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Climate change threatening salmon habitats, researcher says

Chinook Salmon
Pacific Northwest National Lab
/
Flickr Creative Commons

Climate change may be having dangerous effects on Idaho’s salmon breeding grounds, according to a new study.

A study directed by Daniele Tonina, an ecohydraulics professor at the University of Idaho, finds that spawning areas for Chinook salmon in Bear Valley Creek are disappearing due to slower rivers and lower water levels.

“Fish require certain physical characteristics, so a certain velocity, a certain depth and a certain temperature," Tonina said. "Areas of the river that have those biological requirements are becoming smaller and smaller."

Lisa Crozier, a research ecologist at NOAA’s Northwest Fisheries Science Center, agreed that finding a harmonious location to breed with the perfect water temperature and flow is getting harder.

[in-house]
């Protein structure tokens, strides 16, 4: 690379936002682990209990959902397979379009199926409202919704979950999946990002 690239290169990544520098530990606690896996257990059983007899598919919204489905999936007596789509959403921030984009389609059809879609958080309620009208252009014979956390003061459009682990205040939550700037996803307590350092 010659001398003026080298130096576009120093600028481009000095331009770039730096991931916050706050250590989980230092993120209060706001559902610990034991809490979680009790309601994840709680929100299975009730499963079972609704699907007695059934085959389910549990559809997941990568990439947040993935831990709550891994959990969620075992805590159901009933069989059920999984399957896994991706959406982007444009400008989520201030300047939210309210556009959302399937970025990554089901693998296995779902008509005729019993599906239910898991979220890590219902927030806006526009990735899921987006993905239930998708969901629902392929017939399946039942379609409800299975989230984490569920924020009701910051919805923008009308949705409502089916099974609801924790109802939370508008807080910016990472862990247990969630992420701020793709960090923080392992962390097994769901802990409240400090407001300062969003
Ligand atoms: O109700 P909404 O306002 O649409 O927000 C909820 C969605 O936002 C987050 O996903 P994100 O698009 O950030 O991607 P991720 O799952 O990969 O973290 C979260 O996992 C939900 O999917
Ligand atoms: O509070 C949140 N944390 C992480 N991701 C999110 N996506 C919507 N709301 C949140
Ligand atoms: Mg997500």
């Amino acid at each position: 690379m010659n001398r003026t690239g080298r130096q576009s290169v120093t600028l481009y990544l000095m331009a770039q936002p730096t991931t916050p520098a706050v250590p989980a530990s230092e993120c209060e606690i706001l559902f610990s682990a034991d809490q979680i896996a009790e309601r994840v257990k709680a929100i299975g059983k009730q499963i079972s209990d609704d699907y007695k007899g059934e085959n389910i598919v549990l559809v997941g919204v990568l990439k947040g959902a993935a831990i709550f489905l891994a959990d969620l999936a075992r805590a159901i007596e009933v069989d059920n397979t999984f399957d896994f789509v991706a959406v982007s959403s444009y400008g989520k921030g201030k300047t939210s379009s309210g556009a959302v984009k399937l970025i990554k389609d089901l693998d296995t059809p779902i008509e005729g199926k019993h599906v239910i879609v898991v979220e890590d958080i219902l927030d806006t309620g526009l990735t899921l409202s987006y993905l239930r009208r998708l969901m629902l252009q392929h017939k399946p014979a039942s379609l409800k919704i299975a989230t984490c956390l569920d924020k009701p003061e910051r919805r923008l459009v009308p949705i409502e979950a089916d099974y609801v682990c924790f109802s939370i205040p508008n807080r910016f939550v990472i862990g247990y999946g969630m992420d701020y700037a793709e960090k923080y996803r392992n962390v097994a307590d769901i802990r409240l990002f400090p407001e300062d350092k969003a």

The study looked at water flow data reaching as far back as 1957 with the help of "3D laser scanning," according to the university.

Suitable Chinook habitat on the Salmon River may be cut in half before 2040 as water levels decrease and breeding grounds become "fragmented," according to the study. Tonina didn't provide a specific short-term metric to measure any immediate effects.

"We can expect that the population might not go back to the size that they used to be," Tonina said.

It also means that wild fish, including other coldwater species like trout and steelhead, will be harder to find along the entire river.

When asked about how people can help ensure salmon populations remain safe, Tonina says that conserving water can help keep river levels high and temperatures cool for the salmon to breed.

"Saving water is one of the best things that we can do as as as a whole, as a community."

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